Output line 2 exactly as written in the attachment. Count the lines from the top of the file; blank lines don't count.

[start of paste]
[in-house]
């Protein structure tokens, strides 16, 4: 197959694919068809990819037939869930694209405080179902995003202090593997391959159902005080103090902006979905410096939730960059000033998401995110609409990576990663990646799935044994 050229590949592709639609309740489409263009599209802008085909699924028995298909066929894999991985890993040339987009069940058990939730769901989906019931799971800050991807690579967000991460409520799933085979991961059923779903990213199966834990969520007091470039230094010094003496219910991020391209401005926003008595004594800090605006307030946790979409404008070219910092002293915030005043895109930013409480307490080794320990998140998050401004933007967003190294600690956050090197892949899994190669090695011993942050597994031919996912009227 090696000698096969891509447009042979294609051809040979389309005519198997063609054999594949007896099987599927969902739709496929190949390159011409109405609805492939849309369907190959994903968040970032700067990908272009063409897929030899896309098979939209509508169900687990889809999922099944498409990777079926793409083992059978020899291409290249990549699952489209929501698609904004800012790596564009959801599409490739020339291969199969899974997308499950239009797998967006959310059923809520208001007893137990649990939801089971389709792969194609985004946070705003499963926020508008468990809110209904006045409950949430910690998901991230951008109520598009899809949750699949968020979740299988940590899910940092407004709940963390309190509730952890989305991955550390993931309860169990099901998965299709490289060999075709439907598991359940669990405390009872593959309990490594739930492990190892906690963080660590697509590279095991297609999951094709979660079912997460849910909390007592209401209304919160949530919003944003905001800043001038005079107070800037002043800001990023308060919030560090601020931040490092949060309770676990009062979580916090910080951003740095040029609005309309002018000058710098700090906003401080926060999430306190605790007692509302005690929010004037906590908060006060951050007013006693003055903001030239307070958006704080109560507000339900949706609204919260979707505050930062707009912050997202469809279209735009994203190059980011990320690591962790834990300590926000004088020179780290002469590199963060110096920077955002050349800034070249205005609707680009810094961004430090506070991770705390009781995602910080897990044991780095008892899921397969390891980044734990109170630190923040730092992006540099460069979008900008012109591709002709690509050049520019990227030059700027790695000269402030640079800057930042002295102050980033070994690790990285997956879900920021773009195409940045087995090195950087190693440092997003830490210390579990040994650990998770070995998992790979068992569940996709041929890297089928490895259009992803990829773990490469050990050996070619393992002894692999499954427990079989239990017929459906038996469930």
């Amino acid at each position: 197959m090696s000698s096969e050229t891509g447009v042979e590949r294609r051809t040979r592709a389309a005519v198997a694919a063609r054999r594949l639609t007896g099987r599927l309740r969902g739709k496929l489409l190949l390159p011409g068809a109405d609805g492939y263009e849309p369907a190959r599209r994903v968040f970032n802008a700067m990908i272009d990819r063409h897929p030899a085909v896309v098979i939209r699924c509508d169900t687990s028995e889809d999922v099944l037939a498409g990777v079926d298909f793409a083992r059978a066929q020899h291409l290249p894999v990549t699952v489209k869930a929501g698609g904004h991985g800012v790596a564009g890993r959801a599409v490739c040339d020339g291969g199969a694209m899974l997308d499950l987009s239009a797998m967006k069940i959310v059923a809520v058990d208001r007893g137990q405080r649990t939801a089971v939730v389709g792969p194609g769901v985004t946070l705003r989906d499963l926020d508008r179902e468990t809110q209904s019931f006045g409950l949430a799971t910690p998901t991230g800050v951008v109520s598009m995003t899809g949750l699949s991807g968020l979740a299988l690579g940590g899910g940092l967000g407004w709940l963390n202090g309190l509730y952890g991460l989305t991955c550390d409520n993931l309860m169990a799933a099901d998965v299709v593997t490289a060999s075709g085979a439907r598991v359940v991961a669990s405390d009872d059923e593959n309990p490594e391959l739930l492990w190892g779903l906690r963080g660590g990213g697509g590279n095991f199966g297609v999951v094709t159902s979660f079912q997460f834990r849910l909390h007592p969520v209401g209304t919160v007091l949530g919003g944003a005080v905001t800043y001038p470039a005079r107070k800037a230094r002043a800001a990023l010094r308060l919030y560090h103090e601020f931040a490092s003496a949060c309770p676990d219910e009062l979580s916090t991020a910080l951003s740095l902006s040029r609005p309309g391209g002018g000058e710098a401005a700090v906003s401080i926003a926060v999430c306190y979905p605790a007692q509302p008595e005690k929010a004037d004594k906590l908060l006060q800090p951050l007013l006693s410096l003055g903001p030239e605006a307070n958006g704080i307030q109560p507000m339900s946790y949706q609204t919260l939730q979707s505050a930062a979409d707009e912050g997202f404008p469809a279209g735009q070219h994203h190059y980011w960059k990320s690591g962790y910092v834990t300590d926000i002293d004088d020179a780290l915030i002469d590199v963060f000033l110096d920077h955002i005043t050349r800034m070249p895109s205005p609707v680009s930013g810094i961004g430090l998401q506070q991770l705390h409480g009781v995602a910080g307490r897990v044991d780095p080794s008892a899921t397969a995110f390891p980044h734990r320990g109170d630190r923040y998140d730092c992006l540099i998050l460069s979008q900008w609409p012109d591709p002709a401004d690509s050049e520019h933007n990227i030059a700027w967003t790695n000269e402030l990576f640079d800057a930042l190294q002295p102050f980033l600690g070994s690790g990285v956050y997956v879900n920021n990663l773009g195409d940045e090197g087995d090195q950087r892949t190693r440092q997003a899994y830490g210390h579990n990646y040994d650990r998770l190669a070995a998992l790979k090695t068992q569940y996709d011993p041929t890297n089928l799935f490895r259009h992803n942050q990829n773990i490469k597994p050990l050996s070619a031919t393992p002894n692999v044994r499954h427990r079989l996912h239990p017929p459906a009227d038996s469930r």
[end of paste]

């Protein structure tokens, strides 16, 4: 197959694919068809990819037939869930694209405080179902995003202090593997391959159902005080103090902006979905410096939730960059000033998401995110609409990576990663990646799935044994 050229590949592709639609309740489409263009599209802008085909699924028995298909066929894999991985890993040339987009069940058990939730769901989906019931799971800050991807690579967000991460409520799933085979991961059923779903990213199966834990969520007091470039230094010094003496219910991020391209401005926003008595004594800090605006307030946790979409404008070219910092002293915030005043895109930013409480307490080794320990998140998050401004933007967003190294600690956050090197892949899994190669090695011993942050597994031919996912009227 090696000698096969891509447009042979294609051809040979389309005519198997063609054999594949007896099987599927969902739709496929190949390159011409109405609805492939849309369907190959994903968040970032700067990908272009063409897929030899896309098979939209509508169900687990889809999922099944498409990777079926793409083992059978020899291409290249990549699952489209929501698609904004800012790596564009959801599409490739020339291969199969899974997308499950239009797998967006959310059923809520208001007893137990649990939801089971389709792969194609985004946070705003499963926020508008468990809110209904006045409950949430910690998901991230951008109520598009899809949750699949968020979740299988940590899910940092407004709940963390309190509730952890989305991955550390993931309860169990099901998965299709490289060999075709439907598991359940669990405390009872593959309990490594739930492990190892906690963080660590697509590279095991297609999951094709979660079912997460849910909390007592209401209304919160949530919003944003905001800043001038005079107070800037002043800001990023308060919030560090601020931040490092949060309770676990009062979580916090910080951003740095040029609005309309002018000058710098700090906003401080926060999430306190605790007692509302005690929010004037906590908060006060951050007013006693003055903001030239307070958006704080109560507000339900949706609204919260979707505050930062707009912050997202469809279209735009994203190059980011990320690591962790834990300590926000004088020179780290002469590199963060110096920077955002050349800034070249205005609707680009810094961004430090506070991770705390009781995602910080897990044991780095008892899921397969390891980044734990109170630190923040730092992006540099460069979008900008012109591709002709690509050049520019990227030059700027790695000269402030640079800057930042002295102050980033070994690790990285997956879900920021773009195409940045087995090195950087190693440092997003830490210390579990040994650990998770070995998992790979068992569940996709041929890297089928490895259009992803990829773990490469050990050996070619393992002894692999499954427990079989239990017929459906038996469930």